For consumers who are searching for love or already in a relationship, the Federal Trade Commission, the nation’s consumer protection agency, has information that may be particularly handy around Valentine’s Day.
Looking for love online?
Millions of Americans use online dating and social networking sites to meet people. But scammers also use these sites. They look for targets of any age and in any location, whom they can convince to send money in the name of love. The FTC encourages people active on dating sites to use their heads as well as their hearts, and to learn more about how to spot the signs of an online dating scam.
Flowers can say “I’m thinking of you” on Valentine's Day, and your local florist is likely just a phone call away. Or so you might think. But some unscrupulous telemarketing firms pose as local florists, charging unsuspecting customers higher fees and taking business away from legitimate local businesses. Consumers shopping for flowers around February 14 – or any time – should consider the consequences of dealing with a business in an undisclosed location and beware of hidden costs.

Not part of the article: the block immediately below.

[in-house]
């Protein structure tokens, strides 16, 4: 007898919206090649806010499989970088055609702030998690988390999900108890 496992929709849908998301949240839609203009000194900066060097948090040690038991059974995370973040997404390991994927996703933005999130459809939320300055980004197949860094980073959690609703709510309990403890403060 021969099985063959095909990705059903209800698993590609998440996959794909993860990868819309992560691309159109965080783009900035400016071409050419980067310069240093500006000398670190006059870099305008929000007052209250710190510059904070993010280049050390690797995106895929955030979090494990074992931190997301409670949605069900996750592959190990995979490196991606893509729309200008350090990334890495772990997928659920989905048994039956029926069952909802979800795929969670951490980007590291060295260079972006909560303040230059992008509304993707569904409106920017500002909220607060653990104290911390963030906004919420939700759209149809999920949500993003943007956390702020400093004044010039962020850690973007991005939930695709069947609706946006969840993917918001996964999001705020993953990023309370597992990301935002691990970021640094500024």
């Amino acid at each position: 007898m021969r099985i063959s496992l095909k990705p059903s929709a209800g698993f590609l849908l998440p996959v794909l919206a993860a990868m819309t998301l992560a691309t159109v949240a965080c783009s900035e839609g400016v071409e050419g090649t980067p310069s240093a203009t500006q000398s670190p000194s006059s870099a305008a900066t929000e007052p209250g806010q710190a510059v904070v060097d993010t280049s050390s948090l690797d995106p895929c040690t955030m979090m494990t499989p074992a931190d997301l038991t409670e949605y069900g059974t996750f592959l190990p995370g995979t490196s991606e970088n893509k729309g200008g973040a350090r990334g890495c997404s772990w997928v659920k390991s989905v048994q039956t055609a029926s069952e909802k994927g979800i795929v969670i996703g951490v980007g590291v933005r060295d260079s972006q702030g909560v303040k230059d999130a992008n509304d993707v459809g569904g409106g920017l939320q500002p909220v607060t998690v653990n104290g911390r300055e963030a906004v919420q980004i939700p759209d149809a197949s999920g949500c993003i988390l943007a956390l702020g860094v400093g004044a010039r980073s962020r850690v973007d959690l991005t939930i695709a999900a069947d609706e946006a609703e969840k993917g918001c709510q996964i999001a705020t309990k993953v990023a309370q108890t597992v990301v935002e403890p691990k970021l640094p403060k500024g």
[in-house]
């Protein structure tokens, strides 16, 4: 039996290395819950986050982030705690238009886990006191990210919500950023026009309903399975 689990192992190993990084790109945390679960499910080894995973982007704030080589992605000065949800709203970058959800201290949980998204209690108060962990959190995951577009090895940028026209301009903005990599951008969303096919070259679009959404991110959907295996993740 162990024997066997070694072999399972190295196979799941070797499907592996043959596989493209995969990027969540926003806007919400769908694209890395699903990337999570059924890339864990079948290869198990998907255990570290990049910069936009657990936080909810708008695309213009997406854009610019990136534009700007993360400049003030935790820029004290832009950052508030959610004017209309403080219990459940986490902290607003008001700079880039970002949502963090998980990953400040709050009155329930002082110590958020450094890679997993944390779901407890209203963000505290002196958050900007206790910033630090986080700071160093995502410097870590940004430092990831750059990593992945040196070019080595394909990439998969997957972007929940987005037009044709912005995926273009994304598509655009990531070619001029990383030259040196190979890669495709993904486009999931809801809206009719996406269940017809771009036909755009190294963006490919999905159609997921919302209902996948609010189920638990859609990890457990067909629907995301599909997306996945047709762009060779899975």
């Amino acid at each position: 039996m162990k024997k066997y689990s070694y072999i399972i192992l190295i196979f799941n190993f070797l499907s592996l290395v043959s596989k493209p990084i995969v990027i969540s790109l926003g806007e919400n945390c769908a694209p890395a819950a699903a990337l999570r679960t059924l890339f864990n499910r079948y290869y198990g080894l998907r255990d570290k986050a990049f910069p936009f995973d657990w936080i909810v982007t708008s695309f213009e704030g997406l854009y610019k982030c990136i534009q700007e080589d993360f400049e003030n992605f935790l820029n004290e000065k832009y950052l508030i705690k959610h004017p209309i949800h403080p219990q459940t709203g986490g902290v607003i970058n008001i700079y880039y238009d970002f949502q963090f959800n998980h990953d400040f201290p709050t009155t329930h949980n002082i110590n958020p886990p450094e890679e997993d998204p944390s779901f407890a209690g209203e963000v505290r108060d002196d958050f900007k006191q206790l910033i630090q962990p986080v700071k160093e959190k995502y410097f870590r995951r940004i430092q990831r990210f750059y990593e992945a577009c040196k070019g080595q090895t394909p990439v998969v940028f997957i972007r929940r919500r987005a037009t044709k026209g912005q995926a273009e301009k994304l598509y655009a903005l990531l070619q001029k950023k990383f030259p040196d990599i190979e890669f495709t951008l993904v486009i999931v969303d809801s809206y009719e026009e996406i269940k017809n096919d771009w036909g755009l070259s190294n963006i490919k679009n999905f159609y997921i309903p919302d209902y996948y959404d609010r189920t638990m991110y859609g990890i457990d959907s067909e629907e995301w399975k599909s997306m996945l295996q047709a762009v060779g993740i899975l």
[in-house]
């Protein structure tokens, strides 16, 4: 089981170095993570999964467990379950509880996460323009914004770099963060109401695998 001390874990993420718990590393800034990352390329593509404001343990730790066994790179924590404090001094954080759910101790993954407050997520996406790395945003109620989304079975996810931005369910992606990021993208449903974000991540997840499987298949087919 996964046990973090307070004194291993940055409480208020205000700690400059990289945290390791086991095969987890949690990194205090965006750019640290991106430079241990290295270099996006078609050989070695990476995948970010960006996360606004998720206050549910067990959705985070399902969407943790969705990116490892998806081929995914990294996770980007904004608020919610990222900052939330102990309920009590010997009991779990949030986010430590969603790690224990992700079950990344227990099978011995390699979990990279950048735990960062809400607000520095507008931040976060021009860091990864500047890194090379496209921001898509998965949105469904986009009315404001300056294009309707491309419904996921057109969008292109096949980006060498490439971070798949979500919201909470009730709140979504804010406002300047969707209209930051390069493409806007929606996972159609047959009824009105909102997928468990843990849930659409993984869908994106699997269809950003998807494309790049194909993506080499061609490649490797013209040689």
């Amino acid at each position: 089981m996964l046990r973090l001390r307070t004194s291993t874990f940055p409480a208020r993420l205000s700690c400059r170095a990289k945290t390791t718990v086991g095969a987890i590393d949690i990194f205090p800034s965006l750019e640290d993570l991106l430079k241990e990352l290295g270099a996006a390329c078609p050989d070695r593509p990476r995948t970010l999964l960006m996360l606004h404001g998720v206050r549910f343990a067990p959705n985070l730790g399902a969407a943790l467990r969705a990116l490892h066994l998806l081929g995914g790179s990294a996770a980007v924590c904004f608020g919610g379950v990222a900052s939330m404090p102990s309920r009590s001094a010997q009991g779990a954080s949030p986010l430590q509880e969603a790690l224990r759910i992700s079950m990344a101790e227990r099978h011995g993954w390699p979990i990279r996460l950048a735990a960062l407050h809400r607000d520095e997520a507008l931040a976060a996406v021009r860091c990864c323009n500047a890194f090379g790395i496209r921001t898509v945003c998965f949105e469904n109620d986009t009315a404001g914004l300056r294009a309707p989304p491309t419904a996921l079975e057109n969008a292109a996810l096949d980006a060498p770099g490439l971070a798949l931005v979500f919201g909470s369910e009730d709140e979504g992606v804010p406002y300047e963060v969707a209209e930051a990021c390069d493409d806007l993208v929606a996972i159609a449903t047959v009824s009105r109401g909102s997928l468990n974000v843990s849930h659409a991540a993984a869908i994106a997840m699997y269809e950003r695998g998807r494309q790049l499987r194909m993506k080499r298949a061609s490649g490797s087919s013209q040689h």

Checking Your Financial Compatibility?
Couples should never underestimate the importance of having a compatible approach to managing their finances. They can test their “fiscal attraction” with this timely quiz.
The FTC works to prevent fraudulent, deceptive and unfair business practices in the marketplace and to provide information to help consumers spot, stop, and avoid them. To file a complaint or get free information on consumer issues, visit ftc.gov or call toll-free, 1-877-FTC-HELP (1-877-382-4357); TTY: 1-866-653-4261. Watch a new video, How to File a Complaint, at ftc.gov/video to learn more. The FTC enters consumer complaints into the Consumer Sentinel Network, a secure online database and investigative tool used by more than 1,800 civil and criminal law enforcement agencies in the U.S. and abroad.